Unfortunately, the importance of water conservation has not yet been realised. It is not a topic that is considered serious enough to be discussed in schools or neighbourhoods, and a community spirit is sorely lacking in this regard. Of course, one can blame the government for a defective water supply network that loses a large quantum of water through faulty pipes. As individuals, we waste water every day. Defective taps continue to drip for weeks if not months and end up wasting several litres of water a day — a quantity that could be used to wash up dirty dishes in the kitchen. In every other way, too, such as washing clothes or watering plants, we are far from economical in the use of water. Meanwhile, in areas under agriculture, canal leakages and certain irrigation practices also contribute to water loss — according to some studies, as much as 50 per cent goes to waste. Educating the public on ways to recycle and reduce the consumption of water may not be the final solution in itself. But it is certainly an integral part of it.

In Pakistan, conservation and management of water supplies is crucial as the need for water continues to rise because of burgeoning population, while its supply is limited. With this scenario, a time is approaching fast, when the only additional natural water supplies available in the country would be those salvaged from losses through consumptive waste, inefficient application and conveyance practices and run off. To overcome this crucial situation, it is imperative to save water, make its use more effective and obtain optimum results through reduction in its losses. This method will alone have a chance to guarantee adequate supplies of water for the next time to come.

Pakistan covers about 79.61 mha land area. The cultivated area is 21 mha of which 16.2 mha (77%) area is irrigated. Pakistan lies in the area of subtropical arid and semi-arid, where dry climate exists throughout Indus plain except northern mountainous area with temperate. Annual rainfall over much of the Indus plain is erratic and uneven and not more than 150 mm. The cultivable area is about 22 mha, whereas 11.78 mha area is under forage and forests. This makes 35.03 mha are suitable for agriculture and forestry. The rest of area is not suitable for agriculture. Water is necessary for plant growth and it serves many important functions in the growth and development of plants. The annual availability of canal water supplies can meet only little portion of the total water requirements, which put major constraints on potential crop production. The ongoing water shortage has jolted the very foundations of the national economy on the one hand and has eroded faith in the decision-making capacity of our institutions on the other. Pakistan's economy being an agricultural area has sustained an irremediable damage as a ramification of the water shortage.

The shortage of irrigation water may develop through a high degree of water losses, which are observed due to seepage in canals, watercourses and field channels and further aggravated by field application losses. The poorly managed farm irrigation application is one of the root cause of water losses. In this way a colossal amount of more than 40% of total available water is lost, and for our existing irrigation system this is a huge loss. Unlined or poorly lined water conveyance channels cause inadequate water supply to the crops thus reducing the crop yield. Water scarcity also reduces the cultivable area thus limiting the quantum of agricultural produce. Pakistan is a land rich area and population burdened rich country, where the population is increasing (birth of 8, children per minute) at a rapid rate and where per capita availability of water has been constantly decreasing for the last 53 years.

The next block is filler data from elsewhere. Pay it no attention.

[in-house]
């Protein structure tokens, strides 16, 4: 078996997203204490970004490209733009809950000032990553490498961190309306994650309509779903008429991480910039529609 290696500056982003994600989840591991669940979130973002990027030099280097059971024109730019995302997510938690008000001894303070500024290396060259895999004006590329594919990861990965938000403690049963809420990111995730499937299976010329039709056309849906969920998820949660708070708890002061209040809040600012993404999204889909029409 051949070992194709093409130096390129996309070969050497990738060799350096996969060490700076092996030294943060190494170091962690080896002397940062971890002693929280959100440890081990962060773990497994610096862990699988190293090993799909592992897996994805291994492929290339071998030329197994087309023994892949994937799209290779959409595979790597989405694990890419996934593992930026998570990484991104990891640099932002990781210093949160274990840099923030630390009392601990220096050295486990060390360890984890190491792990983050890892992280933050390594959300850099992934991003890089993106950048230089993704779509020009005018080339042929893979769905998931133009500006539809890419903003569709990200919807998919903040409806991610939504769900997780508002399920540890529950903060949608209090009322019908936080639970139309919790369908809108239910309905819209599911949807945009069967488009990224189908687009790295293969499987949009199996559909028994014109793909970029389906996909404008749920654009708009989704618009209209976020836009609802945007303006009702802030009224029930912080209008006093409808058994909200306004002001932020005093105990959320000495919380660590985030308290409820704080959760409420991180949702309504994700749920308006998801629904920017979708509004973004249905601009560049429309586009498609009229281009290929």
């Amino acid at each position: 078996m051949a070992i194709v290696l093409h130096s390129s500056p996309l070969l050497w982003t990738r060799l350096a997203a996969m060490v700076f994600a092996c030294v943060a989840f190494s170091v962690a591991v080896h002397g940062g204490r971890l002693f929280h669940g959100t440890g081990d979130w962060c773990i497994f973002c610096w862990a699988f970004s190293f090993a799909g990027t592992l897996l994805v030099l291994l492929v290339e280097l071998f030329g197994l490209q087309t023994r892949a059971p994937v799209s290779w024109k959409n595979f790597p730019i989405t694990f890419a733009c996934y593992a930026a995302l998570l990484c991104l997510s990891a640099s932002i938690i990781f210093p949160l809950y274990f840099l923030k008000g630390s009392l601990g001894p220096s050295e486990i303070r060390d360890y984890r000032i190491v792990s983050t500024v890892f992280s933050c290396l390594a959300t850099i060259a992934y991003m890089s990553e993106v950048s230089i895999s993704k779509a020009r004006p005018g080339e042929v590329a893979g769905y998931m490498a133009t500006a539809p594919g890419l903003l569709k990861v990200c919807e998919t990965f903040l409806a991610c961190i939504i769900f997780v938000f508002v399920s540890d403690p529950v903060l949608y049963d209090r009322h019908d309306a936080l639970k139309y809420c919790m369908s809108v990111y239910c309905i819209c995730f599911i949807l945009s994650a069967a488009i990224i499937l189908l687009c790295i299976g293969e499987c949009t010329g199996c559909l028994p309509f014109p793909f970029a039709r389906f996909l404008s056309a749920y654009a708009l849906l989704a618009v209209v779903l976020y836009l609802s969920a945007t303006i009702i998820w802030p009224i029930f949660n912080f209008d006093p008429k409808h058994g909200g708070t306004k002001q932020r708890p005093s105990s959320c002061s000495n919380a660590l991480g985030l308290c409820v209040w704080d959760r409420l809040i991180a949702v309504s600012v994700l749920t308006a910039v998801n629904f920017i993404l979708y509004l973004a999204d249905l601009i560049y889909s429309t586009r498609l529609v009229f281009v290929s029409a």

Pakistan is basically an agricultural country and irrigation is the lifeblood of its agriculture. Of course, the land, water vegetation and human beings are important for agriculture but the development of water resources is more complex and cost intensive as compared to land and vegetation sources. For agriculture, water seems to be the major source of development. Whatever may be the nature of technology, crop production cannot be increased without recourse to adequate water resources so essential for crop growth. The recent development in agriculture land reforms, green revolution etc. was limited in scope and ineffective as regards to overall development. If due emphasis is placed an irrigation development (mainly conservation of rainfall water and proper application of irrigation water, rural development could be brought about speedily than under any other measure.

God has gifted Pakistan with abundant water resources, with water flowing down the Himalayas and Karakoram heights from the world's largest glaciers, a free and unique bounty of nature for this land of alluvial plains. As a result of this natural resource, today we have the world's marvelous and the largest contiguous irrigation system that currently irrigates over 36 million hectares of land, out of 34 million hectares of cultivable lands available. Irrigation plays a central role in Pakistan's economy. Irrigated land supplies more than 90% of agricultural production and most of the country food, which accounts for 25% of GDP and 50% of the employed labour force. It is also the source of raw materials for major domestic industries, particularly the cotton products, which accounts for 80% of the value of exports. Agriculture sector is the major uses of water and its consumption will continue to dominate water requirements.

At the time of partition, we had about 67 MAF water available for diversion, this amount increased to about 85 MAF by 1960. The recent statistical data shows that the river Indus and its tributaries provide about 147 MAF during flood season, out of which nearly 106 MAF is diverted into canals and is available for irrigating 14.6 million hectares of land, while about 39 MAF of water, out flows into sea annually, whereas,` over 8.6 MAF is considered as evaporation and seepage losses in the river system. This is a huge unrecoverable national loss and reflects on poor water resource development policy of the concerned quarters. The storage capacity of Tarbela, Mangla and Chashma reservoirs 17.1 MAF has already declined by 4.26 MAF due to the sedimentation. It may further decline by nearly 6 MAF by the year 2010, which is nearly equal to the original storage capacity of the Mangla dam when it was constructed in 1967. At present, the storage capacity of our major reservoirs has already declined to 12.6 MAF, which is hardy 20 per cent of our potential storage capacity of 65.4 MAF.